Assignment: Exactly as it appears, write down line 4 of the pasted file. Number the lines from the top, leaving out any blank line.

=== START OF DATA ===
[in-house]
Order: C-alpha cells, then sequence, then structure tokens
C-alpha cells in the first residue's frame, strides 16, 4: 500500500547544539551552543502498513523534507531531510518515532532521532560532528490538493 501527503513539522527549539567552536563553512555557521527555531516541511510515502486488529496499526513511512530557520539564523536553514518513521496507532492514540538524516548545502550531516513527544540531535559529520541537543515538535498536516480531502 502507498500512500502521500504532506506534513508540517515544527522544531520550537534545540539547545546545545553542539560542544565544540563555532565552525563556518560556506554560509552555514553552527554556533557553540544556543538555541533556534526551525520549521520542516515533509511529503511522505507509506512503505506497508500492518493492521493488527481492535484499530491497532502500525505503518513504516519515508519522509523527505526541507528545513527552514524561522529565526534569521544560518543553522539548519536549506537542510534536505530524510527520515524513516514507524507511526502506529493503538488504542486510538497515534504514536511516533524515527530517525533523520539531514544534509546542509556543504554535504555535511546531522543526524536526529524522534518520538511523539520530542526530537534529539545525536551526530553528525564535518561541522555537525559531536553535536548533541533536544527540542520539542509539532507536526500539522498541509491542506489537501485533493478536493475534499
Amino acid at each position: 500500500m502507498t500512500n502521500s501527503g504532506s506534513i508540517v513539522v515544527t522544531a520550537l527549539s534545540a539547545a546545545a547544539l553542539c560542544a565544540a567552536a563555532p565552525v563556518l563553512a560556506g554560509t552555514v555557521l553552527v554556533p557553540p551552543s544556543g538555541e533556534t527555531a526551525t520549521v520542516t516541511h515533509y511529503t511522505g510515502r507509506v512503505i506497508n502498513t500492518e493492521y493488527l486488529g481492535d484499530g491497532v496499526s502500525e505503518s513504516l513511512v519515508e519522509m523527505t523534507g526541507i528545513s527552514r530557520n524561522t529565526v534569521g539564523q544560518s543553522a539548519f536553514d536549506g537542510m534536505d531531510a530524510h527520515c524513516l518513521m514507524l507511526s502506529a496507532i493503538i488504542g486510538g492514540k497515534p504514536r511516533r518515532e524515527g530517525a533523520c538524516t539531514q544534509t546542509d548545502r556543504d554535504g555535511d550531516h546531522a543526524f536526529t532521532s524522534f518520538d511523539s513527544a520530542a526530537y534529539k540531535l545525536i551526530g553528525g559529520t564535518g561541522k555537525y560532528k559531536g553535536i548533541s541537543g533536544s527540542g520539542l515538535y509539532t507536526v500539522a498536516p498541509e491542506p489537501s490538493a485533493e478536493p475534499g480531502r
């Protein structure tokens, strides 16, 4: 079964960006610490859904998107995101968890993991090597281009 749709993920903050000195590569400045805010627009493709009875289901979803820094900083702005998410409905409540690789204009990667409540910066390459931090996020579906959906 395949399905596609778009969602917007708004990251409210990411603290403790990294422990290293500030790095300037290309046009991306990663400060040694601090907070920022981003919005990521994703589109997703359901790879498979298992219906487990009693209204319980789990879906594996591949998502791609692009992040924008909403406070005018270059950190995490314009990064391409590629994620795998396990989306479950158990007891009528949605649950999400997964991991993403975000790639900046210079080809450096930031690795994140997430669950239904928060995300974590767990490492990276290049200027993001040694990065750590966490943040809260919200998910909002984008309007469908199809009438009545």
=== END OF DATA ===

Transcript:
Amino acid at each position: 500500500m502507498t500512500n502521500s501527503g504532506s506534513i508540517v513539522v515544527t522544531a520550537l527549539s534545540a539547545a546545545a547544539l553542539c560542544a565544540a567552536a563555532p565552525v563556518l563553512a560556506g554560509t552555514v555557521l553552527v554556533p557553540p551552543s544556543g538555541e533556534t527555531a526551525t520549521v520542516t516541511h515533509y511529503t511522505g510515502r507509506v512503505i506497508n502498513t500492518e493492521y493488527l486488529g481492535d484499530g491497532v496499526s502500525e505503518s513504516l513511512v519515508e519522509m523527505t523534507g526541507i528545513s527552514r530557520n524561522t529565526v534569521g539564523q544560518s543553522a539548519f536553514d536549506g537542510m534536505d531531510a530524510h527520515c524513516l518513521m514507524l507511526s502506529a496507532i493503538i488504542g486510538g492514540k497515534p504514536r511516533r518515532e524515527g530517525a533523520c538524516t539531514q544534509t546542509d548545502r556543504d554535504g555535511d550531516h546531522a543526524f536526529t532521532s524522534f518520538d511523539s513527544a520530542a526530537y534529539k540531535l545525536i551526530g553528525g559529520t564535518g561541522k555537525y560532528k559531536g553535536i548533541s541537543g533536544s527540542g520539542l515538535y509539532t507536526v500539522a498536516p498541509e491542506p489537501s490538493a485533493e478536493p475534499g480531502r